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Sick of your old, leaky, water hog of a toilet and want to buy a new one? You’ll find water-efficient toilets with an array of options:

Factor in Efficiency when Deciding the Best Toilet to Buy:

The drive to innovate started in 1994, when the 1.6-gallons-per-flush (gpf) mandate went into effect, replacing the 3.5 to 5 gpf that had been the norm. The pressure to save water hasn’t let up. Now there are high-efficiency (HET) and ultra-high-efficiency (UHET) toilets that use a mere 1.28 and 0.8 gpf, respectively. Yet, contrary to what you might expect, flushing efficacy has also gotten better; independent tests show that some UHETs can evacuate up to 800 grams (1.75 pounds) of solids with every flush. Like the Energy Star program for appliances, the EPA’s WaterSense Certification makes it easy to find fixtures that use at least 20 percent less water than the 1.6 gallons currently mandated.

Rough-in Size:

Be certain and measure your rough-in prior to purchasing your new toilet to avoid complications. A rough-in is the distance from the wall to the center of the hole on which the toilet is mounted. A rough-in can be 10,” 12” or 14.” You can easily measure the rough-in of a toilet using a measuring tape with a metal hook at the end. Make sure the tape has standard units of measurement that you can understand.

Toilet Bowl Height:

This is the distance from the floor to the top of the toilet bowl’s rim. The standard height for toilets used to be 14 to 15 in. But today, you’ll find toilets that are 16 to 18 in. high. These are often called “comfort height” or “ADA height” or something similar. The additional height makes getting on and off the toilet easier and is more comfortable for lots of people, especially the elderly. Child heights of 10 to 14 in. are also available.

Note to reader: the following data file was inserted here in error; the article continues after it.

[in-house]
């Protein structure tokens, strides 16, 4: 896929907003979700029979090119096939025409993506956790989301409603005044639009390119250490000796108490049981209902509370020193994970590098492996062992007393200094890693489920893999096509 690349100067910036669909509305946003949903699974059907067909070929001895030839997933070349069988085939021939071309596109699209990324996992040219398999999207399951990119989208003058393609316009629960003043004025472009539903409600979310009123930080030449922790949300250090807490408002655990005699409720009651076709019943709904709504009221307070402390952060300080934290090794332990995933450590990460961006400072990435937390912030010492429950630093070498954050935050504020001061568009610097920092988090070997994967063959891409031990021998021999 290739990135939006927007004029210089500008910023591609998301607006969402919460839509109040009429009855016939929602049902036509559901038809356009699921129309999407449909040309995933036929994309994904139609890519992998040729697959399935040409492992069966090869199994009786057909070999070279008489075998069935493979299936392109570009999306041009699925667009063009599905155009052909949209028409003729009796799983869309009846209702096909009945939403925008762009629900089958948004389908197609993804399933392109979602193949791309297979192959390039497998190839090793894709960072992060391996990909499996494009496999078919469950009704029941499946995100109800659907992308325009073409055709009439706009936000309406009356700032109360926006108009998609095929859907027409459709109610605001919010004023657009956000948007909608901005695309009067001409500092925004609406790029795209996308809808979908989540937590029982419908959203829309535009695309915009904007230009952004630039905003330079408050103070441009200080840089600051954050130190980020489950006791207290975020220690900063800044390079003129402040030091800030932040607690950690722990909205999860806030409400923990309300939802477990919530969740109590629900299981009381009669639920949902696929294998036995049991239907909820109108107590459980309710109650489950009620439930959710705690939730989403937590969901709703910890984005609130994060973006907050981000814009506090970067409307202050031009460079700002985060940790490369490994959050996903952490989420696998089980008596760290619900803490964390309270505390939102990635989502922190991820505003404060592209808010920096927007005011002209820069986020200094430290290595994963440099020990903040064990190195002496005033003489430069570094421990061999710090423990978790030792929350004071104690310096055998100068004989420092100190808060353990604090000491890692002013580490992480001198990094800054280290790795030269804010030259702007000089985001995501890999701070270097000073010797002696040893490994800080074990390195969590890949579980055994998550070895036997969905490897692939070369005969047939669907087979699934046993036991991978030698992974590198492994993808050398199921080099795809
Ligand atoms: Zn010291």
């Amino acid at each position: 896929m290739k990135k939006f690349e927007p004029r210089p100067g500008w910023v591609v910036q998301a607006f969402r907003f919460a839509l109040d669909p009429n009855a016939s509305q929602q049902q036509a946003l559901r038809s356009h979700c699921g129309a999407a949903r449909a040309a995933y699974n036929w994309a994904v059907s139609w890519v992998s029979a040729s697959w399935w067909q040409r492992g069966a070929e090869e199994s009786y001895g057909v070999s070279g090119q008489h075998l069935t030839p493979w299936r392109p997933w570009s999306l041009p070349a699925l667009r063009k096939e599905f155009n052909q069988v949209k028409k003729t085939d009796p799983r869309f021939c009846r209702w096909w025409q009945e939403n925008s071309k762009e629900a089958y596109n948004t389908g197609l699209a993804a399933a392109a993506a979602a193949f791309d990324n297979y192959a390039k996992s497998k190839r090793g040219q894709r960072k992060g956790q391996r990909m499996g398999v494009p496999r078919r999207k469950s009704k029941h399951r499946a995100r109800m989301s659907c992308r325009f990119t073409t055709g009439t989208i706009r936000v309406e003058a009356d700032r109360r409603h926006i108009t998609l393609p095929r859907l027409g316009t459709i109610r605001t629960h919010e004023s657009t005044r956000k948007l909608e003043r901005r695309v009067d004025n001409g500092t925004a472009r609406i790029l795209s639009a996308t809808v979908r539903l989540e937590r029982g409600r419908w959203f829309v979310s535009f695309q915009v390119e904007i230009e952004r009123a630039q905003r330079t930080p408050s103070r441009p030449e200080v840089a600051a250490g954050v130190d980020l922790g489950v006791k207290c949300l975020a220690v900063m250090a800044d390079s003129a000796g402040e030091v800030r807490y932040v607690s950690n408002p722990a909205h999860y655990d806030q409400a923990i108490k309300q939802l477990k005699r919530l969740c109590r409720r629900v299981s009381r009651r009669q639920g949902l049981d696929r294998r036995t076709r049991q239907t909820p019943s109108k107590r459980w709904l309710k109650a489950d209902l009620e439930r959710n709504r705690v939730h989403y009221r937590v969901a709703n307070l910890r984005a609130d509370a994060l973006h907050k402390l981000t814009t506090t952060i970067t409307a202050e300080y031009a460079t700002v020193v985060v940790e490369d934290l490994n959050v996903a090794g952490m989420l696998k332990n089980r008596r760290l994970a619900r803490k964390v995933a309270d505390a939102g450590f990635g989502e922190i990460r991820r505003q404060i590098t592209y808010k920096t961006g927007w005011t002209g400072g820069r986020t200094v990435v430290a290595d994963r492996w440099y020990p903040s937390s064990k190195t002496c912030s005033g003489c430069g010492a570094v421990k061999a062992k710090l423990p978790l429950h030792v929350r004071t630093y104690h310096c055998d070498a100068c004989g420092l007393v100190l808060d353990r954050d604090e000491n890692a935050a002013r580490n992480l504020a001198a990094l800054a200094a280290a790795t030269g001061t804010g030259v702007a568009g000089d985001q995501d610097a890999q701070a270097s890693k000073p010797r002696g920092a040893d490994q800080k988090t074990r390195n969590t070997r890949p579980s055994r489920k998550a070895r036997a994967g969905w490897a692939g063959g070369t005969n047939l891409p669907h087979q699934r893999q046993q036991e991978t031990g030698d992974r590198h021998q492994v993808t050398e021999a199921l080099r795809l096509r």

Toilet Bowls:

Most toilets sold today have either round-front bowls or elongated-front bowls. Round-front bowls are great if the space is tight. Elongated bowls have a longer rim—as much as 2 in. longer—and require more space (there have been cases where doors and drawers couldn’t be opened after installation). On the plus side, elongated bowls are generally more comfortable for adult use and help improve hygiene. Check manufacturer websites for dimensions of bowls and measure your space before deciding on the bowl shape.

Wall Print Behind Existing Toilet and Footprint:

If you install a new toilet with a smaller tank, you might have to paint the part of the wall that was covered by the old toilet tank. If you’re replacing an old toilet that has a large footprint (the base covers a large floor area), you might have to patch and repair the part of the floor that was covered by the old toilet. You may even have to replace the entire floor before installing a new toilet with a smaller footprint.

Dual-Flush Toilet:

A relatively new type of toilet, the dual-flush toilet, is rapidly growing in popularity thanks to its water-saving benefits. Dual-flush toilets are a mixture of gravity-feed and pressure-assisted toilets. You can choose between a half flush or full flush each time you empty the bowl. A half flush clears the toilet with a gravity-feed system. Use this flush for liquid waste. For solid waste, the full flush clears the toilet with a pressure-assisted system.

Toilet Color:

Traditionally, most toilets come in white or off-white color. White toilets are still the standard, but options are now available that include just about any color you can think up. Though bright colors, exotic colors, and even patterns can be requested, most stock toilets still come in a subdued tone. Common colors include light shades of blue, yellow, gray, brown, pink, and green. The color of your toilet can do a lot to set the mood and appearance of your entire bathroom.